By Nicholas Shaxson
Journalist specialising in the Gulf of Guinea countries
President Teodoro Obiang Nguema of Equatorial Guinea, who says he has just foiled a coup plot by foreign mercenaries, is one of the great survivors among Africa's leaders.
President Obiang is serving a third seven-year term
Since he overthrew his bloodthirsty uncle Macias Nguema in a military coup in 1979, President Obiang claims to have survived numerous coup attempts over the years.
Now, oil production is rising fast, but this has not, apparently, helped him preserve stability in this former Spanish colony.
He won the last two presidential elections, in 1998 and 2002, with over 98% of the vote, and if you attend his rallies, you might almost believe he is that popular.
Huge crowds in the capital Malabo wait for hours in the sun to see him, then raise their fists and cheer wildly when the great leader speaks.
But locals will tell you - quietly that it is not so much affection, as fear, that motivates these public shows of support.
Protected for years by Moroccan bodyguards, President Obiang has presided over several waves of repression.
A badly-scarred man told me how the president's soldiers cut his ears off with scissors.
Some brave local opposition officials describe killings and torture in prisons, often after alleged coup plots they say are fabricated, to justify crackdowns.
Despite his brutal reputation, President Obiang is different in person.
At rallies he favours relaxed baseball caps and scarves in ruling party colours, and he hands out wheelchairs for the sick.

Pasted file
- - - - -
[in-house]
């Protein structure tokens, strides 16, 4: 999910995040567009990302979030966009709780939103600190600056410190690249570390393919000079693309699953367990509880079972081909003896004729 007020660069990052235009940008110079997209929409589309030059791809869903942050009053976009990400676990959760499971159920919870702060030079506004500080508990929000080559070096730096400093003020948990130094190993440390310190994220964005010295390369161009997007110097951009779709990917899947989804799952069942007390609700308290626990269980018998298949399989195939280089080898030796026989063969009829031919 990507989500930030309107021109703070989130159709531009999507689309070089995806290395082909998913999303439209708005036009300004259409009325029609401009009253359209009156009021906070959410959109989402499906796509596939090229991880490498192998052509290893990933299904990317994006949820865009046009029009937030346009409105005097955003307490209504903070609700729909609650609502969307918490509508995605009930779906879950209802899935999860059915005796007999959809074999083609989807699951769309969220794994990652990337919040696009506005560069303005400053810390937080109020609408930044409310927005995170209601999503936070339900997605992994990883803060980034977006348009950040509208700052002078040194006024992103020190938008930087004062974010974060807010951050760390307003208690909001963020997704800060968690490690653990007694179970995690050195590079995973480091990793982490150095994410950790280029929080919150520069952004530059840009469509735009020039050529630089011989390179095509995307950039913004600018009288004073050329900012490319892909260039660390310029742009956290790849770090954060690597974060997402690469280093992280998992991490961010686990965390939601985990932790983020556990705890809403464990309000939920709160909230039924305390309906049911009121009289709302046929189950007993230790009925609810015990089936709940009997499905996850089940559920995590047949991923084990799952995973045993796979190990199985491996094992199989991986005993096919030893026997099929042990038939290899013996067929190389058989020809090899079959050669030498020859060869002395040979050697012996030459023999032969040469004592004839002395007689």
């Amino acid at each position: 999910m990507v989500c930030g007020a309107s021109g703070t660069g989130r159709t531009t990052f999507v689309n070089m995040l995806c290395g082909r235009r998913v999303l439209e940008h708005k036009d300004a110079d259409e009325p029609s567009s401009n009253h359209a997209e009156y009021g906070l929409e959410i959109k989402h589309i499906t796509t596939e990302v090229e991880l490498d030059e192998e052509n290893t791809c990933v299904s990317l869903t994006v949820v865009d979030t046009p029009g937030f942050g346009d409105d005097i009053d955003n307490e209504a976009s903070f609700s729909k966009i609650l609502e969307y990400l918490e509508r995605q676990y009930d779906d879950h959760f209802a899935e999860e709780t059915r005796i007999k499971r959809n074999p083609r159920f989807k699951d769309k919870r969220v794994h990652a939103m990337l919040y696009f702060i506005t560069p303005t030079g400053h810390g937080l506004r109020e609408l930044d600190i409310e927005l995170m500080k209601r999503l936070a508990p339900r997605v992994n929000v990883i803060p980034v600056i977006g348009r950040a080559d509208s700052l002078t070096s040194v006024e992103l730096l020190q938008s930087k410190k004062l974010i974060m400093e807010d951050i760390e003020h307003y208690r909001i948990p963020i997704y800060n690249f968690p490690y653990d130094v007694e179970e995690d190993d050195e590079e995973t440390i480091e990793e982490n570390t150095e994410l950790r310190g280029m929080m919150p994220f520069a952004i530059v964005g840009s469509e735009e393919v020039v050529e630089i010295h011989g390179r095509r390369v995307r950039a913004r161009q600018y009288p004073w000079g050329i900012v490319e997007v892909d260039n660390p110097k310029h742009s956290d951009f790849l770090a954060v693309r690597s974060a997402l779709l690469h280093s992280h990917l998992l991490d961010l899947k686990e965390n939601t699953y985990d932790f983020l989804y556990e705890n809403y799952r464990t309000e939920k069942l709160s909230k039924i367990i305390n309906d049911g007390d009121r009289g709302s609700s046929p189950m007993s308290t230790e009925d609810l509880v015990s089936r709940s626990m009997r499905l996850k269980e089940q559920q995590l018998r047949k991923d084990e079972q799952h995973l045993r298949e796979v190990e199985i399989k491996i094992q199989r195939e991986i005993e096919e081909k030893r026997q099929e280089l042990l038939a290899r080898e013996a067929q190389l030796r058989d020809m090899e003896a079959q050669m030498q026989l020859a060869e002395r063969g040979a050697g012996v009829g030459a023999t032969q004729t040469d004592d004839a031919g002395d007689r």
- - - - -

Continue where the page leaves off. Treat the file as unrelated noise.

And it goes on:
The benefits of oil have been slow to trickle down
In interviews he prefers dark, sober suits and he is calm and measured; sometimes he speaks so quietly you have to lean forwards to hear him.
Faced with a difficult question, he will not get angry but arch his eyebrows quizzically, patiently denying abuses or blaming his enemies for planting misinformation.
What has struck me is President Obiang's apparent lack of concern about his image overseas.
Before the 2002 elections I asked him why so much public oil money had apparently disappeared.
This, he said simply, was a state secret. He did not have to tell anyone where it had gone.
President Obiang has put close family in the key positions of power and local politics has recently been dominated by tensions between his son Teodorin, and other close relatives with powerful positions in the security forces.
Perhaps oil has given him a new source of strength that enables him to rely less on the family than before.
This shift, some say, may have stoked anger in his clan.
The thwarting of the latest apparent coup attempt has preserved his position for now, but the family tensions still simmer.